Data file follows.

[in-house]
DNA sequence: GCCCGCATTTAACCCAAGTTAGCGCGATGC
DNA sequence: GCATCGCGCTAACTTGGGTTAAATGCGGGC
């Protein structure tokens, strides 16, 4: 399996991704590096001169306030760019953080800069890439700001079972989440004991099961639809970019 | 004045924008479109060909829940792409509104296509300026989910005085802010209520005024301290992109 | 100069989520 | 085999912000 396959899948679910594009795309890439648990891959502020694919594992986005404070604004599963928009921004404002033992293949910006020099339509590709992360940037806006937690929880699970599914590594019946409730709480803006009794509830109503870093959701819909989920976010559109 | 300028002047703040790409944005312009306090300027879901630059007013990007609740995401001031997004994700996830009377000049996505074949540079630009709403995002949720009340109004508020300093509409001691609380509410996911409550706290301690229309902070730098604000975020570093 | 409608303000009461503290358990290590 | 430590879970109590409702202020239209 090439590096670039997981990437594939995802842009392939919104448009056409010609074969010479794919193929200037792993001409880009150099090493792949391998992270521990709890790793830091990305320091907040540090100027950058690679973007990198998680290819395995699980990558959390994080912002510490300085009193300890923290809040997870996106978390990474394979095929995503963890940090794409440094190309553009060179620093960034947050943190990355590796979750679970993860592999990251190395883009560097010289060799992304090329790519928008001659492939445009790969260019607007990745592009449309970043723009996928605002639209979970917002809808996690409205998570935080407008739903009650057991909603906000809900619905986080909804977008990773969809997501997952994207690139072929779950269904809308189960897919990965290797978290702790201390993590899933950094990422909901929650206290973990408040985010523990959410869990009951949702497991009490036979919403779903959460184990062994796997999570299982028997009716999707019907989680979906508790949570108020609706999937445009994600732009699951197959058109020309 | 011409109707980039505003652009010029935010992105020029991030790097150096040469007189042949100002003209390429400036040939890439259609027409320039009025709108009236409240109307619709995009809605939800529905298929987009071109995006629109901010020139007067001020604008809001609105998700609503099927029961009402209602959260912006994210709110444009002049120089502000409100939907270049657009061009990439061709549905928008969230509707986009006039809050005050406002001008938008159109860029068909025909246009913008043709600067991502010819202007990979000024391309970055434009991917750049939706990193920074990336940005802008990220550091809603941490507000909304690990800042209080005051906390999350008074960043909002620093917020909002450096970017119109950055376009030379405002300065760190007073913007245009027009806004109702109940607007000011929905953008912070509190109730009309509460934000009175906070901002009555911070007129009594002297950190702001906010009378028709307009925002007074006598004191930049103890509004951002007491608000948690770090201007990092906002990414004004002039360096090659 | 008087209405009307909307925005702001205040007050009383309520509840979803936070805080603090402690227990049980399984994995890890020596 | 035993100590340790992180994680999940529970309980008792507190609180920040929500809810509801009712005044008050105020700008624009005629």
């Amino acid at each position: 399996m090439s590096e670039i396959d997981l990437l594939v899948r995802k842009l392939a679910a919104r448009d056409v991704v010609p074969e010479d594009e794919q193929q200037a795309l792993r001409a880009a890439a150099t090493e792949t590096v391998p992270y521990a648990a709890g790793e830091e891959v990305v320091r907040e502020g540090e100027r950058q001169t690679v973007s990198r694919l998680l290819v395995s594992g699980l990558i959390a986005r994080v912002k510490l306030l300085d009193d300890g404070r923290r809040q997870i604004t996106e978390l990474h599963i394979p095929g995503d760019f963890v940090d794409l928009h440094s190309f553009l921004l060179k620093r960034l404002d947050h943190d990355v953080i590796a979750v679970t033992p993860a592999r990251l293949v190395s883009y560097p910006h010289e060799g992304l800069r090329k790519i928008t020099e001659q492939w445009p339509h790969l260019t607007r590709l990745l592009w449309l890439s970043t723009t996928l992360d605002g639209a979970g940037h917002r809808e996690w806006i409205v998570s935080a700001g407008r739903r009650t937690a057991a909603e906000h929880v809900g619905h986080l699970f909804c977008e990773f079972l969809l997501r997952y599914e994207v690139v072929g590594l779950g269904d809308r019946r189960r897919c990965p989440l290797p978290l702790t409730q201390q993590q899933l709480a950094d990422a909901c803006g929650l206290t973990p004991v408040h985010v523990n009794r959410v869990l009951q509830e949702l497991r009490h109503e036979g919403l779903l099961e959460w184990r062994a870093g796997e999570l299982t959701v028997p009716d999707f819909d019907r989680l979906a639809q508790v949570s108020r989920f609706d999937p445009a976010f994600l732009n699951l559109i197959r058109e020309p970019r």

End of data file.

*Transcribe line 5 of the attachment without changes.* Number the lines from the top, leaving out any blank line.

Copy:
């Amino acid at each position: 399996m090439s590096e670039i396959d997981l990437l594939v899948r995802k842009l392939a679910a919104r448009d056409v991704v010609p074969e010479d594009e794919q193929q200037a795309l792993r001409a880009a890439a150099t090493e792949t590096v391998p992270y521990a648990a709890g790793e830091e891959v990305v320091r907040e502020g540090e100027r950058q001169t690679v973007s990198r694919l998680l290819v395995s594992g699980l990558i959390a986005r994080v912002k510490l306030l300085d009193d300890g404070r923290r809040q997870i604004t996106e978390l990474h599963i394979p095929g995503d760019f963890v940090d794409l928009h440094s190309f553009l921004l060179k620093r960034l404002d947050h943190d990355v953080i590796a979750v679970t033992p993860a592999r990251l293949v190395s883009y560097p910006h010289e060799g992304l800069r090329k790519i928008t020099e001659q492939w445009p339509h790969l260019t607007r590709l990745l592009w449309l890439s970043t723009t996928l992360d605002g639209a979970g940037h917002r809808e996690w806006i409205v998570s935080a700001g407008r739903r009650t937690a057991a909603e906000h929880v809900g619905h986080l699970f909804c977008e990773f079972l969809l997501r997952y599914e994207v690139v072929g590594l779950g269904d809308r019946r189960r897919c990965p989440l290797p978290l702790t409730q201390q993590q899933l709480a950094d990422a909901c803006g929650l206290t973990p004991v408040h985010v523990n009794r959410v869990l009951q509830e949702l497991r009490h109503e036979g919403l779903l099961e959460w184990r062994a870093g796997e999570l299982t959701v028997p009716d999707f819909d019907r989680l979906a639809q508790v949570s108020r989920f609706d999937p445009a976010f994600l732009n699951l559109i197959r058109e020309p970019r």